The 34-year-old Washington is doing just fine in his second career. The “BlacKkKlansman” and “Ballers” star played college football at Morehouse and made the St. Louis Rams practice squad before being knocked out of the game by a series of injuries. He came to acting late in his 20s, but the talent runs in his blood.
“I come from a family of artists,” he says. “My grandfather and uncle and aunties used to roast peanuts and just tell stories. They made the kids do variety shows. I was around performance all the time.” Also: his father is named Denzel.
As a kid, watching his dad develop into one of Hollywood’s biggest stars, Washington says: “I became protective of my feelings and I became resentful of it. I wanted to find myself and find my identity; I wanted my own name. Football was a serendipitous opportunity because I started getting the love for me and what I was doing on the field and it had nothing to do with my father.”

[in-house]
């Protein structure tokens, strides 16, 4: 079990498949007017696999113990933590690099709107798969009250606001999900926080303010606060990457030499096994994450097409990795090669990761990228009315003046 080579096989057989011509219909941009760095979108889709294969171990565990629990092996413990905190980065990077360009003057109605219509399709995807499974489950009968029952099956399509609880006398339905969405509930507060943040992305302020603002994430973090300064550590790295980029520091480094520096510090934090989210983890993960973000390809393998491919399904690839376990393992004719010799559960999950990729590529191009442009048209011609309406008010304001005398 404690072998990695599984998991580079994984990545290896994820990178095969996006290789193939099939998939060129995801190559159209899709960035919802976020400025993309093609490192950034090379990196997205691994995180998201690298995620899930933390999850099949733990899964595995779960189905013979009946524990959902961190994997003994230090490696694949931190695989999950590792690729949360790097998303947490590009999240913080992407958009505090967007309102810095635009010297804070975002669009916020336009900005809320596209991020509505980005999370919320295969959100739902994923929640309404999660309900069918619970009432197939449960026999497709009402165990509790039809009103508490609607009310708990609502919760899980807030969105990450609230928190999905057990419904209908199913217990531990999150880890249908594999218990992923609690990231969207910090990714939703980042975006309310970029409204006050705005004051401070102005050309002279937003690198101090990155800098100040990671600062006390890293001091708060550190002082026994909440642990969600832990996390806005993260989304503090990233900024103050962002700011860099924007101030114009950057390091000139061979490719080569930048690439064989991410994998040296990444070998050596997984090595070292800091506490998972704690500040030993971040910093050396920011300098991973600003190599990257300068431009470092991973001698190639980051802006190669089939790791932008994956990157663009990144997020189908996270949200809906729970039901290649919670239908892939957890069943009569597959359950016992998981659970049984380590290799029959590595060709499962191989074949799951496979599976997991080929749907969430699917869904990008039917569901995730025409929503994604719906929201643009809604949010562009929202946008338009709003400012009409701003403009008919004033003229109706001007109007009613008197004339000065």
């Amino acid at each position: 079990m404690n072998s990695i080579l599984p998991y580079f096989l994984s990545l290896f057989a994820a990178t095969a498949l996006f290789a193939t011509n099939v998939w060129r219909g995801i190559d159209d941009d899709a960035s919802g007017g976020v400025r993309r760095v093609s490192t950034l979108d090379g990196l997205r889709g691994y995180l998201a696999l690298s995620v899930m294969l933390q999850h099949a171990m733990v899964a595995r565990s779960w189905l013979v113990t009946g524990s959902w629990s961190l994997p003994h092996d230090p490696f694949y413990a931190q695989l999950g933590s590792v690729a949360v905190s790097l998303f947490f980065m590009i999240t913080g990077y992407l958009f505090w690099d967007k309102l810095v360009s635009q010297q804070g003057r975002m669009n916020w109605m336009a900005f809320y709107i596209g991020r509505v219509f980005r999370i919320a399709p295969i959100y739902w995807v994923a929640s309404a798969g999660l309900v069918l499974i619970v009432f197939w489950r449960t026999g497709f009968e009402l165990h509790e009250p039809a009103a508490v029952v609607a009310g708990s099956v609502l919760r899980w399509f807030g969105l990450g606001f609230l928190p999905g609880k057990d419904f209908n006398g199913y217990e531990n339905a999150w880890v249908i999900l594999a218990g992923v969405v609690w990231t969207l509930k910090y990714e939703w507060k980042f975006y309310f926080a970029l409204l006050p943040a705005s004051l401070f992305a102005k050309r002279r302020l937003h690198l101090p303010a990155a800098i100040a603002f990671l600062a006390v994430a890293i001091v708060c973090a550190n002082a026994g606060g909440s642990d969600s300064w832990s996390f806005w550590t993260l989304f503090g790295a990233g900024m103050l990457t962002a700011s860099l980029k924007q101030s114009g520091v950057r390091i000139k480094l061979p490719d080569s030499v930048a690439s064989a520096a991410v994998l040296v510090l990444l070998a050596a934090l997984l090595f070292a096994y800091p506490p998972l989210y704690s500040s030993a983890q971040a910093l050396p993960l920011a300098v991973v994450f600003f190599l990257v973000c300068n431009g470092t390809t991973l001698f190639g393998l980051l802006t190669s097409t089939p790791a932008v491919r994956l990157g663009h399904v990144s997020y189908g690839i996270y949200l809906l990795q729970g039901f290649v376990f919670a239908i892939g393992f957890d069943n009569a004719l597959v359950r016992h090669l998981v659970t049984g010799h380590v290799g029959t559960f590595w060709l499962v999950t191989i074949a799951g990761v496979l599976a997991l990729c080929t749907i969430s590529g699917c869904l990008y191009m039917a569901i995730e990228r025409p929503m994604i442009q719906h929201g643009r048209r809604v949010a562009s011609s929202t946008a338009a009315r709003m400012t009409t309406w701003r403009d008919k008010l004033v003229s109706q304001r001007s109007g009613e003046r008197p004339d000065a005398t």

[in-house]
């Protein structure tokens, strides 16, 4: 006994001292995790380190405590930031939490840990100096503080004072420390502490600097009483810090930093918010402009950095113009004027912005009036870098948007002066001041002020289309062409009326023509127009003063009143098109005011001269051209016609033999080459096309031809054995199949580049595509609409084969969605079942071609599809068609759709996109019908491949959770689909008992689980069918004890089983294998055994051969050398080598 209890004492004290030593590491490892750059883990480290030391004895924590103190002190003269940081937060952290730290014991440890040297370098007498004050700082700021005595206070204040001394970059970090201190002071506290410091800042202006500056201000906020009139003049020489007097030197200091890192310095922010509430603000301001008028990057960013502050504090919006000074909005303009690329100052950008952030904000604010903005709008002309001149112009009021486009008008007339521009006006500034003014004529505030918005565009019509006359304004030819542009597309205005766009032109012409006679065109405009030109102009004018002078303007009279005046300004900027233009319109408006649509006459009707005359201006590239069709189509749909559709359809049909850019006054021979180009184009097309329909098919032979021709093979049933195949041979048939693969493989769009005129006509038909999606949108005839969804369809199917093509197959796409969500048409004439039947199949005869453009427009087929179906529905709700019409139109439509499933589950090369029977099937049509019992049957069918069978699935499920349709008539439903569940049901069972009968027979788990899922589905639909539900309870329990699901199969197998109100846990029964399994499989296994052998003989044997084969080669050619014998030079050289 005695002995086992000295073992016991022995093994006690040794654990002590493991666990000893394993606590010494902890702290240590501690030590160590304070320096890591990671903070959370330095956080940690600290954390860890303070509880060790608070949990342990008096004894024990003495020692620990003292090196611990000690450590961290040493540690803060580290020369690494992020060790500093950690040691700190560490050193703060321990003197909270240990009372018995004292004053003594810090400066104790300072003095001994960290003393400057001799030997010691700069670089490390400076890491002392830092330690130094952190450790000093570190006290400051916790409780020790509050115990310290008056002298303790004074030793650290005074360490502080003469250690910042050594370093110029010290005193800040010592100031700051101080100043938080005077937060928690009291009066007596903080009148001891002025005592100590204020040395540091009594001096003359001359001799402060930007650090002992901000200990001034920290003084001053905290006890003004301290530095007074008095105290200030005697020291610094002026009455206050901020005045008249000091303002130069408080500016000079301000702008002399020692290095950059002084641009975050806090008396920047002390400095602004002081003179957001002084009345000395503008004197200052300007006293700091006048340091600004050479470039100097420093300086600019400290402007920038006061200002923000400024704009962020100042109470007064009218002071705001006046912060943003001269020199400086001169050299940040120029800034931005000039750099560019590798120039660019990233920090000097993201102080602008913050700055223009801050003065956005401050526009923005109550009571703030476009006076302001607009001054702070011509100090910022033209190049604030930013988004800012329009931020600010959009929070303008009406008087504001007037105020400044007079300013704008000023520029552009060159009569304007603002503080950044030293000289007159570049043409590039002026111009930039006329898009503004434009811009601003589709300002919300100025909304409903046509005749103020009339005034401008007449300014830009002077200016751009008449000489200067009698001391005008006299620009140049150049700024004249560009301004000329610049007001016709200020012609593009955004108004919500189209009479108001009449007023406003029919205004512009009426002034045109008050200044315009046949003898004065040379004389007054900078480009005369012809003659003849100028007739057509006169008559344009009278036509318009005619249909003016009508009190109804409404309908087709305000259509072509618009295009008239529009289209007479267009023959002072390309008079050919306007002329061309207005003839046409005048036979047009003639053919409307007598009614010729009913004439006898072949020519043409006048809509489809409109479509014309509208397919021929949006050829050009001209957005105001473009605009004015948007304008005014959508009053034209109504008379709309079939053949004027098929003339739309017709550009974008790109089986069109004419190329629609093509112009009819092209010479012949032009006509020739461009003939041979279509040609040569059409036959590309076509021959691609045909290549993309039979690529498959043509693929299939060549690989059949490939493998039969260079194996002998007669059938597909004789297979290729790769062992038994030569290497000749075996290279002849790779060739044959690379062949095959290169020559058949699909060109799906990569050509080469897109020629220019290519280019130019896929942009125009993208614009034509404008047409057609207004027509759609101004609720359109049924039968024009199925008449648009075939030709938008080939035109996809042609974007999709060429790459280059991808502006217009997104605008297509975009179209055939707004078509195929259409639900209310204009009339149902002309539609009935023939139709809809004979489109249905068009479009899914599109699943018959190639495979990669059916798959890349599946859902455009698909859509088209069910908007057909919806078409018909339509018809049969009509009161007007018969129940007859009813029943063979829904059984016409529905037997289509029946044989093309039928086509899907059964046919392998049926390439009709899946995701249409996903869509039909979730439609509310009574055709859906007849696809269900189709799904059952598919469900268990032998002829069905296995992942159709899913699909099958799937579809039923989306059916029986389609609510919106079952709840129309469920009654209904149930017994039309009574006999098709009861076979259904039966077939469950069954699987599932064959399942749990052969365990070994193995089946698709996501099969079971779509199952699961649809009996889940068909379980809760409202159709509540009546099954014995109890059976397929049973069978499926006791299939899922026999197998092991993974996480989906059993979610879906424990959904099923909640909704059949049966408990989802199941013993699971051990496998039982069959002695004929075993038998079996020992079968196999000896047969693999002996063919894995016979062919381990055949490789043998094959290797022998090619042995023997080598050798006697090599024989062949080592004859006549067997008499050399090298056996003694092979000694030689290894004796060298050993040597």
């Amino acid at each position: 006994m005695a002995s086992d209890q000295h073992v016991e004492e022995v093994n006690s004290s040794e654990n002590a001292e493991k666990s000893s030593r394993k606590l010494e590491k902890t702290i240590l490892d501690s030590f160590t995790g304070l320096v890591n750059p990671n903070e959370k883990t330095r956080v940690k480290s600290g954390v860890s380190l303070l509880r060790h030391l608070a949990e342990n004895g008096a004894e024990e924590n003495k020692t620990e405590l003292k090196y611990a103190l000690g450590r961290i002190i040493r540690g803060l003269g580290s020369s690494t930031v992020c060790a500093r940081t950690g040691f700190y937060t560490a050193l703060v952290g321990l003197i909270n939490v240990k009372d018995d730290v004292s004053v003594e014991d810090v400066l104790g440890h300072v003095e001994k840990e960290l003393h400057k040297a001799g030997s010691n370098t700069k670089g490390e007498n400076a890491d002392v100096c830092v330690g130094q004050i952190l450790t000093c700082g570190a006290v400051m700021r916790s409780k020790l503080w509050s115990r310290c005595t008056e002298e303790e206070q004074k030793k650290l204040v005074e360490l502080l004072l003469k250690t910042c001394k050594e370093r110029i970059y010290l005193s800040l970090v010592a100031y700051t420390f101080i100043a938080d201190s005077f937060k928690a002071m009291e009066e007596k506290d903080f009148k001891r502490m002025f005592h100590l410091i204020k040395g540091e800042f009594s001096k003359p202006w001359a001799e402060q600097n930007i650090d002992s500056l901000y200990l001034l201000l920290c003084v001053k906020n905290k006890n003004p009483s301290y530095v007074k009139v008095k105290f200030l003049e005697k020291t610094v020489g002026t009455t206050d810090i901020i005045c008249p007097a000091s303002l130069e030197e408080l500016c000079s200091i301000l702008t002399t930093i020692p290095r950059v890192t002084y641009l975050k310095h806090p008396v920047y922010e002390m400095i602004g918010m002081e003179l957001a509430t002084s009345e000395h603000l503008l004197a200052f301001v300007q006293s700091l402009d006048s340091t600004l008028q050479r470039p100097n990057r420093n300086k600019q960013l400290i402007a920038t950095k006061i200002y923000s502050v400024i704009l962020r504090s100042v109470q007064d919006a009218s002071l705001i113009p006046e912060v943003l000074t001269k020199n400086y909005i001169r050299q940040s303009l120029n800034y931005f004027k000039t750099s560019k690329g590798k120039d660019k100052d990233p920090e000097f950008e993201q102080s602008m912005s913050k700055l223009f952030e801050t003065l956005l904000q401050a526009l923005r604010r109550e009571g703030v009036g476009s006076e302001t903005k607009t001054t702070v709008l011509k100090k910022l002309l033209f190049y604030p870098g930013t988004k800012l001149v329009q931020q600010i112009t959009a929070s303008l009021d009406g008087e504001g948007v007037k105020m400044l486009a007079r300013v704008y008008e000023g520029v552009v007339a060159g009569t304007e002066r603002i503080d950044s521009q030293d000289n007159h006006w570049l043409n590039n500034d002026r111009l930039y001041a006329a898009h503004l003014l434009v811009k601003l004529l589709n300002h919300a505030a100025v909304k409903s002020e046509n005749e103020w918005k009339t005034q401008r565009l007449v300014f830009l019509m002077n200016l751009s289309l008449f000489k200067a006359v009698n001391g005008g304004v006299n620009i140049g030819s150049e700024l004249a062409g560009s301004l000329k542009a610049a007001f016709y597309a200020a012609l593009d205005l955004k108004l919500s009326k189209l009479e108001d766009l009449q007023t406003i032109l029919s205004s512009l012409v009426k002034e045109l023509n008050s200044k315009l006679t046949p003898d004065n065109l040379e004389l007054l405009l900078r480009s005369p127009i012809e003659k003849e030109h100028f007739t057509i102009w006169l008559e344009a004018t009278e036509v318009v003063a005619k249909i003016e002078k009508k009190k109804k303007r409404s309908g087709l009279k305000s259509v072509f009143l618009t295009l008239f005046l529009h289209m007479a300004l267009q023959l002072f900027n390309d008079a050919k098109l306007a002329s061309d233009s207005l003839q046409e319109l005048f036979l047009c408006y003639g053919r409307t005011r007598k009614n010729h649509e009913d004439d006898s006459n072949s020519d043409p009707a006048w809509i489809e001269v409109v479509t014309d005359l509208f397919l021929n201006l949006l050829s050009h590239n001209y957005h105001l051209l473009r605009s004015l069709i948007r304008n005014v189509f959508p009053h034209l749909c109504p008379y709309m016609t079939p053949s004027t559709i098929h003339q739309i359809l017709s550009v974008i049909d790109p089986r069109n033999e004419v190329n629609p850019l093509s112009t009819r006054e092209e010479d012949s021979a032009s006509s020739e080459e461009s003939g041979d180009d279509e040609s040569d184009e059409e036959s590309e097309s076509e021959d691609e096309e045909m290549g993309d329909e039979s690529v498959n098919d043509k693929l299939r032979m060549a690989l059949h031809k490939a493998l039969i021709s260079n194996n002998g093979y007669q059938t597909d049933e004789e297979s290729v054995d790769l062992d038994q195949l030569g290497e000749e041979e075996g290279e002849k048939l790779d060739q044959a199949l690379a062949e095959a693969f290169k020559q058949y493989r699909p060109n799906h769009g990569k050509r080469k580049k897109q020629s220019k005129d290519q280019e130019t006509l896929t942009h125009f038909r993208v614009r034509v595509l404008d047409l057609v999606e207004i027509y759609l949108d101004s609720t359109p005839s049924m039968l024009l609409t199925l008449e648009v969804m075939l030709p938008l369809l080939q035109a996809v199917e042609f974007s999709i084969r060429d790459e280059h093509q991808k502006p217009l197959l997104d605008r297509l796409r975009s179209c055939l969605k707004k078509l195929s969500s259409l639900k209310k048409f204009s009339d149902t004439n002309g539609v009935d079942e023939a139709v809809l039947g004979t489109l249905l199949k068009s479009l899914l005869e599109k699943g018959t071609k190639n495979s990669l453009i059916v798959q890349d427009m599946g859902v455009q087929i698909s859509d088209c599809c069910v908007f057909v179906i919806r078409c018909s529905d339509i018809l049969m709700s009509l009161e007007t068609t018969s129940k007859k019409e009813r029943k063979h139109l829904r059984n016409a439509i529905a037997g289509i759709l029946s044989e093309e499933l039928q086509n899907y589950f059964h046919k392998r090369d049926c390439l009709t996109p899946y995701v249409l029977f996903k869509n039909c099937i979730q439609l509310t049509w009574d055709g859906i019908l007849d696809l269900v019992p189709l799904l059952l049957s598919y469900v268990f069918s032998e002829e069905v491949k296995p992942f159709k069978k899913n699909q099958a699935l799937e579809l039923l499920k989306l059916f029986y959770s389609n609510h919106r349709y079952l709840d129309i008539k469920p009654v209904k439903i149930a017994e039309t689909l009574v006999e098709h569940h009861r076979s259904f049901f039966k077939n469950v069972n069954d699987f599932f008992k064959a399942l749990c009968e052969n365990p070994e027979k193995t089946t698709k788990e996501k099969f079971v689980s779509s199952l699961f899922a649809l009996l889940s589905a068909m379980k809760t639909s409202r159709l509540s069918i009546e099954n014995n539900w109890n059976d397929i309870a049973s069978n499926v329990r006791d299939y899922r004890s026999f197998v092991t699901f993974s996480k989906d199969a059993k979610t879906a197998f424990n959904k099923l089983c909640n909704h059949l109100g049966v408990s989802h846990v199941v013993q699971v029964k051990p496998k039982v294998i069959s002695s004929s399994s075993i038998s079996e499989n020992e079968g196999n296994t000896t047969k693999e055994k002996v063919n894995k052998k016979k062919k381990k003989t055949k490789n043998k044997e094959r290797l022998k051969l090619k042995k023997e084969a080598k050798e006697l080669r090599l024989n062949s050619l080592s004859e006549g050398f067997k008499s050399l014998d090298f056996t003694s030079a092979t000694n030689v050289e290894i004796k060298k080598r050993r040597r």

The actor’s most recent big break arrived via text message. Spike Lee “is very direct when it comes to text messaging,” he says. The legendary filmmaker told Washington there was a book he wanted to send him, about an African-American police officer who, in the 1970s, infiltrated the Ku Klux Klan. “When I read it, I was blown away and I called him back and said, this is amazing. And he’s like, ‘yeah, uh, I’ll see you this summer.’ It was almost like I had no choice. There was no way I could say no.”
Washington also stars as a conflicted cop in Reinaldo Marcus Green’s Sundance favorite “Monsters and Men,” and appears in David Lowery’s “The Old Man and the Gun.” Of the latter, he says, “If you blink, you’ll miss me in that one. But the process of making it was legendary. On my days off, it was like going to an acting master class, seeing Tom Waits and Danny Glover and Robert Redford go at it.”
Next up, he says he’s looking to do some theater, to “work on certain aspects of my game.”
Is he going back to football anytime soon? “That’s a wrap, sir. It’s over.”
— Akiva Gottlieb
Influences: Professionally: Alfre Woodard, Martin Scorsese, Spike Lee, Benicio del Toro, Amiri Baraka, Samuel L. Jackson, Ed Zwick, Tony Scott. Personally: Rochelle Oliver [HB Studio teacher], John McClain [who helped start Interscope], Stephen
Manager: Murphy & Kress
Lawyer: Hansen, Jacobson, Teller, Hoberman, Newman, Warren, Richman, Rush & Kaller